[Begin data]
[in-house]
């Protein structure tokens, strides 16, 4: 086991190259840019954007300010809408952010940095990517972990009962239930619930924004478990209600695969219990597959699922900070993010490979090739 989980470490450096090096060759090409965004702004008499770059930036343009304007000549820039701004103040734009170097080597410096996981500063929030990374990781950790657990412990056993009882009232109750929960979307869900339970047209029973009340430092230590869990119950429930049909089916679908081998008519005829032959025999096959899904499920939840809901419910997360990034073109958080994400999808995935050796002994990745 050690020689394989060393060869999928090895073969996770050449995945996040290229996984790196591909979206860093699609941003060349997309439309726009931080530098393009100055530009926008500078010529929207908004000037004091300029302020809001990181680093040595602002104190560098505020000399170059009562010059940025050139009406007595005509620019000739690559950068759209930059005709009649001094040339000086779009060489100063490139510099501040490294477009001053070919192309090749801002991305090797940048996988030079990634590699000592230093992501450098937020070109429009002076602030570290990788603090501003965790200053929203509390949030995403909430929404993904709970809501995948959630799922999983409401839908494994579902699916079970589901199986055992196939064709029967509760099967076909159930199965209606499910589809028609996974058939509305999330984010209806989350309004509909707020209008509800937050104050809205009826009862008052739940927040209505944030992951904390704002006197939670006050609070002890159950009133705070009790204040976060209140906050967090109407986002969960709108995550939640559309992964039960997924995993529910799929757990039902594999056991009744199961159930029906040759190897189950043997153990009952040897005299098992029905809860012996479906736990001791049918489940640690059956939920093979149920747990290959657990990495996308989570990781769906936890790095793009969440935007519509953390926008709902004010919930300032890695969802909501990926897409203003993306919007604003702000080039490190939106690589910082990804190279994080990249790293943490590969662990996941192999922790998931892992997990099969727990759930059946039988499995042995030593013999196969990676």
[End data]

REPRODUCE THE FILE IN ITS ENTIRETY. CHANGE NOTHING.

[in-house]
């Protein structure tokens, strides 16, 4: 086991190259840019954007300010809408952010940095990517972990009962239930619930924004478990209600695969219990597959699922900070993010490979090739 989980470490450096090096060759090409965004702004008499770059930036343009304007000549820039701004103040734009170097080597410096996981500063929030990374990781950790657990412990056993009882009232109750929960979307869900339970047209029973009340430092230590869990119950429930049909089916679908081998008519005829032959025999096959899904499920939840809901419910997360990034073109958080994400999808995935050796002994990745 050690020689394989060393060869999928090895073969996770050449995945996040290229996984790196591909979206860093699609941003060349997309439309726009931080530098393009100055530009926008500078010529929207908004000037004091300029302020809001990181680093040595602002104190560098505020000399170059009562010059940025050139009406007595005509620019000739690559950068759209930059005709009649001094040339000086779009060489100063490139510099501040490294477009001053070919192309090749801002991305090797940048996988030079990634590699000592230093992501450098937020070109429009002076602030570290990788603090501003965790200053929203509390949030995403909430929404993904709970809501995948959630799922999983409401839908494994579902699916079970589901199986055992196939064709029967509760099967076909159930199965209606499910589809028609996974058939509305999330984010209806989350309004509909707020209008509800937050104050809205009826009862008052739940927040209505944030992951904390704002006197939670006050609070002890159950009133705070009790204040976060209140906050967090109407986002969960709108995550939640559309992964039960997924995993529910799929757990039902594999056991009744199961159930029906040759190897189950043997153990009952040897005299098992029905809860012996479906736990001791049918489940640690059956939920093979149920747990290959657990990495996308989570990781769906936890790095793009969440935007519509953390926008709902004010919930300032890695969802909501990926897409203003993306919007604003702000080039490190939106690589910082990804190279994080990249790293943490590969662990996941192999922790998931892992997990099969727990759930059946039988499995042995030593013999196969990676």